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How reliable are data on CKDu?



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Since chronic kidney disease with unknown aetiology (CKDu) was identified in 1990s, there has been a spate of research publications consisting of about 46 articles in peer-reviewed journals and about 50 in newspapers. Looking at these publications, especially those focusing on the incidence of the disease, it is quite obvious that there is no consistency of data, and hence the validity and reliability of the data are questionable.


Chandrajith et al (2011) calculated the prevalence of CKDu in the selected districts as about 2–3% of the population aged over 18. Applying this rate of incidence suggests that the number of people affected by CKDu in Anuradhapura District comes to about 21,000, which is similar to the figures published for 2010 by the Ministry of Health (MOH), namely 20,336.


In 2012, based on a sample study of 2,200 households with 4,941 people from twenty Grama Niladhari Divisions (GN Divisions or village headman divisions) randomly selected from six District Secretariat Divisions in three Districts in the North Central Region (Anuradhapura, Polonnaruwa and Badulla), the WHO calculated the overall incidence of CKDu as 15.3% with a higher prevalence in females (16.8%) than males (13.3%) (WHO 2013; Jayatilake et al 2013). This would suggest that, taking Anuradhapura alone with a total population of 856,232 (Census and Statistics 2011), the CKDu positive population has increased from around 21,000 in 2011 (based on data provided by Chandrajith 2011) to over 130,000 in 2012, a more than sixfold increase over one year. The incidence of the disease so determined not only points to an astonishing increase in the CKDu patient population in the affected districts, but also suggests an unfolding disaster; particularly so when the scientists convincingly show that the disease is spreading into other districts as well.


The WHO data indicate that the prevalence of the disease is slightly higher among females, but this is not corroborated by any other research carried out so far. Demographic information collected by Jayasekara et al (2013) from Northern Region clinics, covering 11,323 patients, shows that the male: female ratio among those suffering from the disease was 2.4:1. Other published research also shows that males form the majority of the affected population.


The study published by the Indian Centre for Science and Environment (Johnson et al 2012) reports that, within the first two years after diagnosis, about 80% of patients die from kidney failure. According to Rathnasooriya (2009), the death toll due to the disease surpasses that in the recent secessionist war. A research team from Kelaniya University has found that at least two persons die every day due to kidney failure, while over 200,000 patients who suffer from Chronic Kidney Disease (CKDu) have been identified, and many thousands more are at risk (Sunday Leader Feb 17, 2013). Given uncertainties and discrepancies in the underlying data, the question is how credible these figures are.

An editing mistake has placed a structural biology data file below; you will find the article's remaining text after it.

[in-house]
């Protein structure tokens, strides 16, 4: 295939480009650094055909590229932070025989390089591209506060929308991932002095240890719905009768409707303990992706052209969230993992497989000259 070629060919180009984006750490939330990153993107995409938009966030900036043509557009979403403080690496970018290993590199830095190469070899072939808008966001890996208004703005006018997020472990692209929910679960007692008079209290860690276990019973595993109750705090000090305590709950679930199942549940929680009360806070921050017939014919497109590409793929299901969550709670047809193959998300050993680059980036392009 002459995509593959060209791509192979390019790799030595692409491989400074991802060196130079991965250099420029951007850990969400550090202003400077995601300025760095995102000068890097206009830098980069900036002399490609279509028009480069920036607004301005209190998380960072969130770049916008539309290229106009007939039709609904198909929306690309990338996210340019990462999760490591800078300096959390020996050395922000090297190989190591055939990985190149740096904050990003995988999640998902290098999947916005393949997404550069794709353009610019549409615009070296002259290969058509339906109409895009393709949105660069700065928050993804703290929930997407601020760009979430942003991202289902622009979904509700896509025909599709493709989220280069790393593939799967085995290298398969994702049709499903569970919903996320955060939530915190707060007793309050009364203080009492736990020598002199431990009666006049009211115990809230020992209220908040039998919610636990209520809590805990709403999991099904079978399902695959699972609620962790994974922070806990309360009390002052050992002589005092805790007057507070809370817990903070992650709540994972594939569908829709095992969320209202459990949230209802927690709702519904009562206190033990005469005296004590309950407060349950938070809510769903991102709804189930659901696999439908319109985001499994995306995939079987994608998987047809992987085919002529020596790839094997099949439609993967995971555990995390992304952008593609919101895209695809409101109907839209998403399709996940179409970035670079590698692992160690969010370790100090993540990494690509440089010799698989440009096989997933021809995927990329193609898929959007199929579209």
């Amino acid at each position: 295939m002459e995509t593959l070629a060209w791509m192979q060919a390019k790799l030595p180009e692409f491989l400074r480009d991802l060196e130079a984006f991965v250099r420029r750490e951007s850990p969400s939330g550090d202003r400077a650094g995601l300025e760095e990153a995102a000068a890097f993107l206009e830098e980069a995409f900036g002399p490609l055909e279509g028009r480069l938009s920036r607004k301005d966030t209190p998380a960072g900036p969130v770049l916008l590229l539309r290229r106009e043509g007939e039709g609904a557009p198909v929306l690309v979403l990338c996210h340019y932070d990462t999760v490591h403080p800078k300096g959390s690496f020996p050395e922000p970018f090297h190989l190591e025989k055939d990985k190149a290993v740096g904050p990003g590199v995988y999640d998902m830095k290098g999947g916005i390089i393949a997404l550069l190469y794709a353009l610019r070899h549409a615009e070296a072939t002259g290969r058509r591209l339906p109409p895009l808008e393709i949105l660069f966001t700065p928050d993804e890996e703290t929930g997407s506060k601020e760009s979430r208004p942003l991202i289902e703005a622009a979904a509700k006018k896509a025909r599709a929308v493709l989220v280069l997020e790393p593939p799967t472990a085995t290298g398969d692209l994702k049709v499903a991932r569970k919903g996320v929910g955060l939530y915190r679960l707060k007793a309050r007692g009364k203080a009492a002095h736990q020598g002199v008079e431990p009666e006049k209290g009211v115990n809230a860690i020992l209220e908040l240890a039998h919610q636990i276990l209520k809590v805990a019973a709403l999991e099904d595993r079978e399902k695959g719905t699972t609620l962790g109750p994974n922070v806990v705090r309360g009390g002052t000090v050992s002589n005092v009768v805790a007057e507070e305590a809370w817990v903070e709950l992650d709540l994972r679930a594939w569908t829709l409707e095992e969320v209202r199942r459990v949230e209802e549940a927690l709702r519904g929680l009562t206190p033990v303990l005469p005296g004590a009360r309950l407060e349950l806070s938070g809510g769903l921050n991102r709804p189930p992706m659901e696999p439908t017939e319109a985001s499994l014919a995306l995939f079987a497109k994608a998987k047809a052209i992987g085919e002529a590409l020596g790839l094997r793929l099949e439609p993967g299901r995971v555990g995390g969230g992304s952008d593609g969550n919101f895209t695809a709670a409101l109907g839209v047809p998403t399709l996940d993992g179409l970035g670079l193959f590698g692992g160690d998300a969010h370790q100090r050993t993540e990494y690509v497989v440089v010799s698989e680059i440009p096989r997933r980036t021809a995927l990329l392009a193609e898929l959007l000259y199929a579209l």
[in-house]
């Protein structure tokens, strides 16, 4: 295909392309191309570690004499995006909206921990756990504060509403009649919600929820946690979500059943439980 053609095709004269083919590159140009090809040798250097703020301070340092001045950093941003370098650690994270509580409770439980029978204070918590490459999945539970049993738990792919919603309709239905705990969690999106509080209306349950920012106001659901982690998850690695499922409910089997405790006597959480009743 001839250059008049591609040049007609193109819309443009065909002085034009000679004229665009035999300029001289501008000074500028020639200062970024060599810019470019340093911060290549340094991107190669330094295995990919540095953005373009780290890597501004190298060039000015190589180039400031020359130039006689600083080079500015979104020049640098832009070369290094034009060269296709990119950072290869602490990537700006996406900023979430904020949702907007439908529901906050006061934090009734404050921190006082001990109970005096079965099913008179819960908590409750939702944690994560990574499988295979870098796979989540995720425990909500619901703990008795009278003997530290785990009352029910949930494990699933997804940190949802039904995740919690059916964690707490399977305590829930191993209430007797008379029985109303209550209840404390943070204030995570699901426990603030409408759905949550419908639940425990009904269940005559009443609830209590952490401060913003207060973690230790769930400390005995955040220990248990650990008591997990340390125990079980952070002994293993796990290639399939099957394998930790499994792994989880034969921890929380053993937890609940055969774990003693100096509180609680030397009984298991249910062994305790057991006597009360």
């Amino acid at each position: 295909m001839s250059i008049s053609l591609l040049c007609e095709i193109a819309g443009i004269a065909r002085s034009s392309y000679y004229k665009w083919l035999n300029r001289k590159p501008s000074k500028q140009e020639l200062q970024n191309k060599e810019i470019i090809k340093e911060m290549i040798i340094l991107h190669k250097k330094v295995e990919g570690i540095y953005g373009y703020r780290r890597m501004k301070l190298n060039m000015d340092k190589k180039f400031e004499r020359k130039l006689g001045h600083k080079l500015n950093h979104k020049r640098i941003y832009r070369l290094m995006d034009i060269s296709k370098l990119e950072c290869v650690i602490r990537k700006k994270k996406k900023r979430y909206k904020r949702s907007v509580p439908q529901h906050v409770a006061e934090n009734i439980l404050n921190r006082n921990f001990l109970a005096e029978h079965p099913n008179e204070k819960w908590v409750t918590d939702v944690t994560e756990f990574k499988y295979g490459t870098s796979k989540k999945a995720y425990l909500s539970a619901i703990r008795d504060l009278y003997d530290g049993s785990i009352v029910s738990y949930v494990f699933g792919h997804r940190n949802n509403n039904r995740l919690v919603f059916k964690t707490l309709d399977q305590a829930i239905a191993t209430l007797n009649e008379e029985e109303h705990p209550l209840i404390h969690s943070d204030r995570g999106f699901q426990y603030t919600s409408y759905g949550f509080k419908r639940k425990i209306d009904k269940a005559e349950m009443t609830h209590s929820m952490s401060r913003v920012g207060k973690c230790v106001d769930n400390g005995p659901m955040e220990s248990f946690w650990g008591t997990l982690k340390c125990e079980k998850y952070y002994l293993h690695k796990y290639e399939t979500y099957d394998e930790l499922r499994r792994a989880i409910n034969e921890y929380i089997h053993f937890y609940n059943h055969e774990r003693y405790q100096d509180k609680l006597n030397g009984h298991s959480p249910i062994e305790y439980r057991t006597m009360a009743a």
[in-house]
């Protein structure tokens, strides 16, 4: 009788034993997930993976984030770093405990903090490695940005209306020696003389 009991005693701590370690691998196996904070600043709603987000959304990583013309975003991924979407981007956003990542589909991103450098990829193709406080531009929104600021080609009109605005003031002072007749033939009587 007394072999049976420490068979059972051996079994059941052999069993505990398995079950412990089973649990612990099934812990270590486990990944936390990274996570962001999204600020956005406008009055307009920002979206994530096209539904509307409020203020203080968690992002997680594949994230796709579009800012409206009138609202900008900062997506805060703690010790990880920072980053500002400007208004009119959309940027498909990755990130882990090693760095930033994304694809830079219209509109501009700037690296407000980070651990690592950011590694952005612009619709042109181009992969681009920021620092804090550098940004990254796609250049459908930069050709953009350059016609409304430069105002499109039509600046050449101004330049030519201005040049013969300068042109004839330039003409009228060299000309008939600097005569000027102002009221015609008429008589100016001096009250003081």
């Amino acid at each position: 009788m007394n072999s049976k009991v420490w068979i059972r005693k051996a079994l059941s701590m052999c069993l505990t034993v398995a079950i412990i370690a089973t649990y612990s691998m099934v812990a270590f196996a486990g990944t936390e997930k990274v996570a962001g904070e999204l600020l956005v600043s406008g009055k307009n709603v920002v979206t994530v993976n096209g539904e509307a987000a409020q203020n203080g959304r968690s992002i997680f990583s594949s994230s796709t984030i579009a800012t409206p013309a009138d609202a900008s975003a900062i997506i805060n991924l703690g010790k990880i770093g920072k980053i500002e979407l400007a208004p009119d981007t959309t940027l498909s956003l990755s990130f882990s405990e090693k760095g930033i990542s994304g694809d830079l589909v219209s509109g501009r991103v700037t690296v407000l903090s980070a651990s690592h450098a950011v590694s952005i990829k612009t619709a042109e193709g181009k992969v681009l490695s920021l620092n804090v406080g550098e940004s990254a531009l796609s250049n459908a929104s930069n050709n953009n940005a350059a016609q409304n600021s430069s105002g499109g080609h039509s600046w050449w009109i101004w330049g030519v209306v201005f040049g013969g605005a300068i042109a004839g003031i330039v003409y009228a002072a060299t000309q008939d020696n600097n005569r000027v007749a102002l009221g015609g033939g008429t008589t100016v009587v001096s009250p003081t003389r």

The data available with the Ministry of Health (MOH) show that there have been 20,336 patients treated in hospitals in the affected districts in 2010. The website of the Department of Health Services of the North Central Province (DOH) gives a completely different picture. According to the website of the DOH, in 2010, Anuradhapura and Polonnaruwa had 1,451 and 277 patients respectively. This compares with figures of 8,044 and 2,332 according to the corresponding MOH data.


One can understand that there could be a difference between the number of patients reported in hospitals and the number of people actually suffering from the disease. However, it is quite amazing that there should be such a vast difference between the MOH and DOH figures for the number of patents seeking treatment in hospitals.


Problems with data can affect the validity of research based upon it. So the magnitude of the affected population as discussed in various publications becomes questionable. For example, how do we square the figure of 130,000 people affected in Anuradhapura alone, as implied by the WHO study, with the much lower numbers reported for hospital attendance? Are we really to believe that, in a country such as Sri Lanka where seeking medical treatment is a well-established practice, so many people affected by the disease refrain from going to hospital? In this respect, a number of questions arise:


1. Are the calculations of incidence rates, the male female ratios, and death rates as set out in various publications correct?


2. Does the reported number of patients in MOH and DOH websites indicate the actual number of patients in the districts?


3. How reliable are the scientific publications that are based on this problematic data?


The hospitals, the main repositories of CKDu data, are protective of their blood test results and patient data, and so access to such information is restricted. So far the data has not been analyzed by reference to the socioeconomic characteristics of the patients, and this may be because the data is not readily accessible to social scientists. It is high time that the authorities concerned take measures to clear up these issues and publish valid and reliable data, as such clarity and validity is essential for research and planning in public health.


Amarasiri de Silva,


PhD (formerly Professor, Department of Sociology, University of Peradeniya)


 
 
 
 
 
 
 
 
 
 
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